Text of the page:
Action Exercise – What is your “frog?” What is the one task that you despise doing each day? Once you have chosen your “frog” make it a habit to wake up every morning and do that task first.


5 Steps to Getting New Patients to Schedule… and Show Up!

24 Mar


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  1. Build a relationship – In a nutshell, this means that you listen more than you talk.  It doesn’t mean that you vomit your knowledge all over the patient.
  • Learn their name and use it several times throughout the conversation. Before answering any questions at all, connect on a personal level by introducing yourself and connecting by name. You may even ask for a quick call back number in the event you lose the call, but more importantly it will make follow up easy in the event the patient does not schedule.
  • Find out their ‘story’. You can’t build a relationship without showing interest and being genuinely interested in the person on the other end of the line. This means you don’t put them on hold, and you give them 100% undivided attention.
  • Show Empathy in pain/emergency situations– . ‘I’m so sorry you’re having to deal with this.  Brady is fantastic and I’ll know he’ll be able to make your comfortable’.
  • Be Curious – Don’t just go through the motions asking ‘dental’ questions, Get more information – ‘tell me more about what’s going on’. ‘it sounds like you’ve been told you might need a crown – tell me more about that’. ‘It sounds as if you’ve done your homework – tell me what you know about teeth whitening and more about what you have in mind.’ What do they know about the procedure they are asking about? Ask about desired end result – ‘Tell me what you’re wanting to accomplish’ ‘Are you looking for a long term solution, or something shorter term/quick fix’
  • Show Enthusiasm! They chose YOU.  They took time away from what they were doing to find your phone number and call YOU.  Be enthusiastic and show gratitude, thanking them for calling. Answer  the phone every time as if your caller ID says ‘Chris Hemsworth’. (:
  1. Avoid drawing attention to insurance. We’ve all been trained to ask ‘Do you have insurance?’ before we even know the prospective patients name! If insurance is important to them, they will bring it up.  Your focus should be on helping the patient, not creating a culture that is insurance-driven.  I’m not suggesting that you stop accepting insurance- yet.  But if you stop talking about it, you’d be amazed at how you can decrease the impact it has on your practice. Regardless of whether you accept their ‘plan’ or not, don’t arm wrestle with the caller. ‘We work many different plans and will do everything we can to maximize your benefit’.  Get them through the door and give them an experience that results in ‘insurance’ becoming secondary.  The worst case scenario – you aren’t contracted with their ‘plan’, and you aren’t reimbursed the full amount of the services.  Adjust off the difference, letting the patient know that you are happy to do so for their first visit.  Consider it a marketing cost – otherwise, you aren’t even giving them the opportunity to be a patient.
  2. Remove the financial obstacles
  • Charge one simple fee for your new patient visit, probably not more than $200. By simplifying the fee, you don’t have to factor in all variables, i.e: whether or not they have x-rays, fluoride, etc.  All of the different fees can potentially confuse and overwhelm your prospective patient.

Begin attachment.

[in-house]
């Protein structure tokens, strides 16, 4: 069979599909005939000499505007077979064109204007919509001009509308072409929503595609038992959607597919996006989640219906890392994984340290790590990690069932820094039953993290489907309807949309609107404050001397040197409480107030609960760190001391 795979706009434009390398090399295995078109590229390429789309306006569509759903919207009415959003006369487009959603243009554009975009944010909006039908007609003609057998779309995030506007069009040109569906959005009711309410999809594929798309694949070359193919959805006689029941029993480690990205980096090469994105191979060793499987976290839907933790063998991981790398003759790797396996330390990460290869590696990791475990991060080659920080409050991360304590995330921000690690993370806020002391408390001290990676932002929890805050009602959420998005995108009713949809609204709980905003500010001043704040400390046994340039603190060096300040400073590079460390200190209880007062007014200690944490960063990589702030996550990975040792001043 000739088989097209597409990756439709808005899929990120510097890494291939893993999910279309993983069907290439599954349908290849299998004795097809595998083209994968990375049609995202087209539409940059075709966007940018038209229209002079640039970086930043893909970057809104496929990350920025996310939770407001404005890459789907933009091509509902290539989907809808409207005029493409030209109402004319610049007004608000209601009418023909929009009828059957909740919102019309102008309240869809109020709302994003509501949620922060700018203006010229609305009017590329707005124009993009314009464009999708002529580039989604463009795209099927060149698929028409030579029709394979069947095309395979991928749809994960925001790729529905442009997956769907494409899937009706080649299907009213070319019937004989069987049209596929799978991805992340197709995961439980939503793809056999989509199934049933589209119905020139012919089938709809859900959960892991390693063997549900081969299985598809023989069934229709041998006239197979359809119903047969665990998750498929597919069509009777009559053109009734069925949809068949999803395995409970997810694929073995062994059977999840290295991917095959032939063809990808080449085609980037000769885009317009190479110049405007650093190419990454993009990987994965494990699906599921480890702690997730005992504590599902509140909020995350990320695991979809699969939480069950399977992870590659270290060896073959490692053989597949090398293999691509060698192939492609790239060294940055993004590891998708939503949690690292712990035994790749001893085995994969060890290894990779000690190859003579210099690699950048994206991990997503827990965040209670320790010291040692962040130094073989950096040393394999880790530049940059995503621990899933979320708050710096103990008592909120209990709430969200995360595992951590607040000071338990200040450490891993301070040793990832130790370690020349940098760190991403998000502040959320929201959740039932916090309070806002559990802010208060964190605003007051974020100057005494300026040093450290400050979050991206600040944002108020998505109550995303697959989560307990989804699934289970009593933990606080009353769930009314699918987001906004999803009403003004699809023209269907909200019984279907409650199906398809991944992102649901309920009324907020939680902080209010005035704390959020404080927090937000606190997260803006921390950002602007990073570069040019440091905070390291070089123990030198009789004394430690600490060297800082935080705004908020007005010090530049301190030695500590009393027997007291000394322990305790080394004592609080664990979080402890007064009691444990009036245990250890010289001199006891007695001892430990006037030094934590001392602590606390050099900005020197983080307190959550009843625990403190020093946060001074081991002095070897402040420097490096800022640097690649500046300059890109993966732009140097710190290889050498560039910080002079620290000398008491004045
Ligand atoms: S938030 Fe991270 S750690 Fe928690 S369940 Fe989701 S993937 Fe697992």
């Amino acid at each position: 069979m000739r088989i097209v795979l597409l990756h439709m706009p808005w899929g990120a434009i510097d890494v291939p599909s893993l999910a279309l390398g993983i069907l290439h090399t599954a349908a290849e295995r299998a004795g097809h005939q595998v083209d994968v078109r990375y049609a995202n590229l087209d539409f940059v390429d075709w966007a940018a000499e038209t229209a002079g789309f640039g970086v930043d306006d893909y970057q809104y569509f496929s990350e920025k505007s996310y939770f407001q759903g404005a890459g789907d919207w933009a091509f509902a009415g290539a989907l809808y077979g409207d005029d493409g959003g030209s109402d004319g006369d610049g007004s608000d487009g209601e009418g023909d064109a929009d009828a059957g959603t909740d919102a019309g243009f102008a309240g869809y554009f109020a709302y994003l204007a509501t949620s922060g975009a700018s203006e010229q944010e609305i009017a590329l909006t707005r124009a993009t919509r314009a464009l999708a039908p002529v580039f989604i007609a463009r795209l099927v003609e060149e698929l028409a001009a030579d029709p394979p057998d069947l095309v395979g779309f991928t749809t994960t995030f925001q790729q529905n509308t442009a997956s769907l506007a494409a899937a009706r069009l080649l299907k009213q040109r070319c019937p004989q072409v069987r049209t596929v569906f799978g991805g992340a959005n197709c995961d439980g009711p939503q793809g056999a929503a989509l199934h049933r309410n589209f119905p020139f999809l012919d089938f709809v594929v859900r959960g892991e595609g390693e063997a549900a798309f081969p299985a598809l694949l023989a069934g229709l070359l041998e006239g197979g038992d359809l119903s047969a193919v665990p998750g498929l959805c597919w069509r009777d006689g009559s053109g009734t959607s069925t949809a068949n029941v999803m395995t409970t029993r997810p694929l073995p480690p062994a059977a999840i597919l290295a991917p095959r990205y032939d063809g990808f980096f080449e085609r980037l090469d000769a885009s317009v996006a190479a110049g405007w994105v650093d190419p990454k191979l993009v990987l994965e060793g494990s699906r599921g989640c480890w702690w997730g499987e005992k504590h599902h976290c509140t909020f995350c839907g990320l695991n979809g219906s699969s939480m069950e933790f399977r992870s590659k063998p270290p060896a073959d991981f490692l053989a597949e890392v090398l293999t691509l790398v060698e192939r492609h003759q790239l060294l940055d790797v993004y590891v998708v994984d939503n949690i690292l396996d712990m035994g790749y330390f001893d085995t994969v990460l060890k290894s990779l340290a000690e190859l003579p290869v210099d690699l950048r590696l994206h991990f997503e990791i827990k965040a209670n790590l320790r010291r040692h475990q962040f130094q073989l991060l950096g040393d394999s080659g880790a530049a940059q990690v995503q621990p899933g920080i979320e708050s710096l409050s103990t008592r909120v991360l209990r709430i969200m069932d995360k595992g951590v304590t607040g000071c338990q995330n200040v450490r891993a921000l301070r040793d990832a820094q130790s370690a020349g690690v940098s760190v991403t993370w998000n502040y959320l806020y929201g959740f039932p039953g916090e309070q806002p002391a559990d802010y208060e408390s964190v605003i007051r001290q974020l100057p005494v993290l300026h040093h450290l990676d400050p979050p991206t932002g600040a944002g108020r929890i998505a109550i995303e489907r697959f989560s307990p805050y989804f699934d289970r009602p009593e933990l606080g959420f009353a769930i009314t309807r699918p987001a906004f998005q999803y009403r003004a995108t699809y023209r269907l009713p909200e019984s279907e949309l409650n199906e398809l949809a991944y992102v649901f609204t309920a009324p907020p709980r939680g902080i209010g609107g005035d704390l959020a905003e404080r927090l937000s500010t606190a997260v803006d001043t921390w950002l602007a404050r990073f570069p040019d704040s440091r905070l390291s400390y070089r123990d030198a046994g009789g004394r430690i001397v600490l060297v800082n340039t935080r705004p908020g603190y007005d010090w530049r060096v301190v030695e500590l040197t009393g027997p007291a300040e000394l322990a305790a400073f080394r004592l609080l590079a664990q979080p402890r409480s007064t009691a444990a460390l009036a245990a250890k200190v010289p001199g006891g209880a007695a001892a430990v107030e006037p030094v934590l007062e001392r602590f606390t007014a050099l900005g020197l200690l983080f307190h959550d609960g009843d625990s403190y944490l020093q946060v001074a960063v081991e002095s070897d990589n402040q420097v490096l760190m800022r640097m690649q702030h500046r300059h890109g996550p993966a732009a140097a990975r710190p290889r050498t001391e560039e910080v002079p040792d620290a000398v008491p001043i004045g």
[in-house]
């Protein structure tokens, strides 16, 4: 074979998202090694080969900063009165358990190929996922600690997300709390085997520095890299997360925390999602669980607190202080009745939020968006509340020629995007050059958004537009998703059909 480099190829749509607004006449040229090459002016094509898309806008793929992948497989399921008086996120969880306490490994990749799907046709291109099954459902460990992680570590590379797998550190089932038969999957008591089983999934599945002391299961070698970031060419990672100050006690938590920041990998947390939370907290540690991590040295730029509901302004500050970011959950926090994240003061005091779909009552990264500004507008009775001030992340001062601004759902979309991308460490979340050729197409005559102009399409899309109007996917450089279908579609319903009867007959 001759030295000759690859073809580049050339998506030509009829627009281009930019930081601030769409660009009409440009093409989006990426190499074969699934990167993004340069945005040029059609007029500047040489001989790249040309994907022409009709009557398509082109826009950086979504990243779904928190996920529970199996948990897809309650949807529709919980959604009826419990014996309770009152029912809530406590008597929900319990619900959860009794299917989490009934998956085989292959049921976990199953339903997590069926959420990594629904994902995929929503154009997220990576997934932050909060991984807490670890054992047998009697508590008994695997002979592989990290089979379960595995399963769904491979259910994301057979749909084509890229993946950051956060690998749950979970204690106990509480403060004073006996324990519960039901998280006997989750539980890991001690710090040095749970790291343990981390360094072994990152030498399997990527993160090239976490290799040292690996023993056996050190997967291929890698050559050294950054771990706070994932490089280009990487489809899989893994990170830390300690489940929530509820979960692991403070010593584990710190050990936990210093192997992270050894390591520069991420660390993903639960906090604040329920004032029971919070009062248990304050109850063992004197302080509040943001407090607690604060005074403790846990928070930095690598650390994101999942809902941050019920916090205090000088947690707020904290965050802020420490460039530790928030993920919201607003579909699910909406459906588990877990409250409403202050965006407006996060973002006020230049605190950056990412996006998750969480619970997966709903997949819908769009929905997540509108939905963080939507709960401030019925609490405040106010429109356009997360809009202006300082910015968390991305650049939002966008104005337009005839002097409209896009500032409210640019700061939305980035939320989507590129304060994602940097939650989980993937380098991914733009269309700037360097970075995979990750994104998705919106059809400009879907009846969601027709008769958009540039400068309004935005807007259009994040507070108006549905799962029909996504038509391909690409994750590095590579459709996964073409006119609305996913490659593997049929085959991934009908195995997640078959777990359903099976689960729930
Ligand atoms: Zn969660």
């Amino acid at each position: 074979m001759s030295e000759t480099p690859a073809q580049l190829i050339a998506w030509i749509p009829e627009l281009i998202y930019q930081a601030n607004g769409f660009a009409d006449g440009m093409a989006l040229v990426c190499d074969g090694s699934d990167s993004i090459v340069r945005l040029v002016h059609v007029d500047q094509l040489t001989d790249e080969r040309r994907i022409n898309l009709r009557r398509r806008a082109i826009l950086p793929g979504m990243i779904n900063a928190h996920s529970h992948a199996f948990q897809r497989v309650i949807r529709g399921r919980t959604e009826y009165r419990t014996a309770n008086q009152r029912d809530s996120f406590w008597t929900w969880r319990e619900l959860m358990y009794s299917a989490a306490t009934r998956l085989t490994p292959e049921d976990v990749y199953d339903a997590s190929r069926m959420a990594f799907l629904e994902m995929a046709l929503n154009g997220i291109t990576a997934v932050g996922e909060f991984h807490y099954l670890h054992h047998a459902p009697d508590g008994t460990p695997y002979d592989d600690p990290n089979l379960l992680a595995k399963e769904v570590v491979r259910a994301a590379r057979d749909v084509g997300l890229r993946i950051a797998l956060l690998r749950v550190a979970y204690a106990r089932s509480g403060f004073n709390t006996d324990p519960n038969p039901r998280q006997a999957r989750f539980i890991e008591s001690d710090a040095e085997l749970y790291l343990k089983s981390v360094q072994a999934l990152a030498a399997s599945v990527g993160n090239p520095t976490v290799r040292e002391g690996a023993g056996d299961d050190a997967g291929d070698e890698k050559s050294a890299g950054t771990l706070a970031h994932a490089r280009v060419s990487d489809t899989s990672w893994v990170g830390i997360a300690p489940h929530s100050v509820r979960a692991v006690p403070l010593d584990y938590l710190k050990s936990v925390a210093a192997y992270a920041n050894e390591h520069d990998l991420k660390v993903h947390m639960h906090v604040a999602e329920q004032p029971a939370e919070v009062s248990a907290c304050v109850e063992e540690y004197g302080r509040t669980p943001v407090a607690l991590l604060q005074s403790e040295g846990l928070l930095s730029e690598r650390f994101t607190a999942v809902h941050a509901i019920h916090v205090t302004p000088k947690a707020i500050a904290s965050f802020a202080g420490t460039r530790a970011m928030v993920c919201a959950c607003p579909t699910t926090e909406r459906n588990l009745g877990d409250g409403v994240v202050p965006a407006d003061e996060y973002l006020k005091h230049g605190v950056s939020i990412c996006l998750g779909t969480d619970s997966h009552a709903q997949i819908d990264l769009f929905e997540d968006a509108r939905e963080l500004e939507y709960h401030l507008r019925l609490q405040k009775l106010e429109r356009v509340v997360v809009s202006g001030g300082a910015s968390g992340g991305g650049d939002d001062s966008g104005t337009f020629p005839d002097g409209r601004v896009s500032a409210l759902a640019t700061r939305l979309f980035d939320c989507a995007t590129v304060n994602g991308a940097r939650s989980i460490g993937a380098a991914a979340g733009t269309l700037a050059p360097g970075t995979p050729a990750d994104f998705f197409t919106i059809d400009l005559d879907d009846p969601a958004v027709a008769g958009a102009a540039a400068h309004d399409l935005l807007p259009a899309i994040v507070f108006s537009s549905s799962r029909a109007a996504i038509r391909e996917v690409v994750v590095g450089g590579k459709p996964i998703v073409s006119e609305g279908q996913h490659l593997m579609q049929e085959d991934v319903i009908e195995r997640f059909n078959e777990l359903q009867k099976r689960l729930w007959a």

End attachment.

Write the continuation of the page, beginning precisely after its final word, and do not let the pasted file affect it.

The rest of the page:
• Maybe you have a ‘shopper’ – If appropriate, offer a no charge quick visit to evaluate. ‘I’ll bet I could even talk Dr. Brady into taking a look at that tooth without charging you. We can then get more information about what you want to accomplish and come up with a plan to proceed’ Other than the fee, can you tell me what’s most important to you?’   OR   ‘I would love to be able to give you an accurate fee – it’s just tough to do so without more information.  It sounds like cost is a major factor for you – we have some great ways to help our patients with their treatment investment – would that be helpful to you?’
  • Remember, just because a patient asks about cost, it doesn’t mean they don’t have the potential to be a great patient in your practice. Cost is the only barometer they have for comparing you to other practices when they call you.  Your goal should be to build the relationship in a way that cost becomes secondary by the end of the call.  Put the money on the shelf and focus on the person.
  1. ASK FOR THE APPOINTMENT! Your objective is to get them in the practice, not answer all of their questions.  You see, there is a motivation behind the questions asked – they already know the answer they are seeking.  If you don’t have the ‘right’ answer, you don’t earn the appointment.  We have the opportunity to conduct several ‘secret shopper’ calls and believe it or not, one of the worst offenses is when the team member answering the phone simply answers questions, and never invites the caller to become a patient.  You are much more than a ‘question-answerer’- you control the new patient flow in the practice!
  1. Continue to build the relationship between the initial phone call and first visit to your office.
  • Be certain that your potential patient receives something from you between the call and visit – a welcome letter, testimonials, etc., can be sent via snail mail, or email if time is short. I’m not talking about a notice with all of your office ‘policies’, ie: cancelation policy, financial policy, etc., but a letter that sends a message of gratitude and builds the level of value for the new patient visit.
  • Direct patients to updated social media and website – same parameters apply to your online presence as written communication – focus on the benefits and what you CAN do for patients. Create a culture where your patients are natural endorsements for your practice through a heavy web presence of online reviews, patient-centered social media, and an updated website
  • Here’s a novel idea – What if your doctor called them the night before to touch base letting the patient know they are looking forward to meeting them? This can make an amazing impression and may be the difference between the patient showing up or not.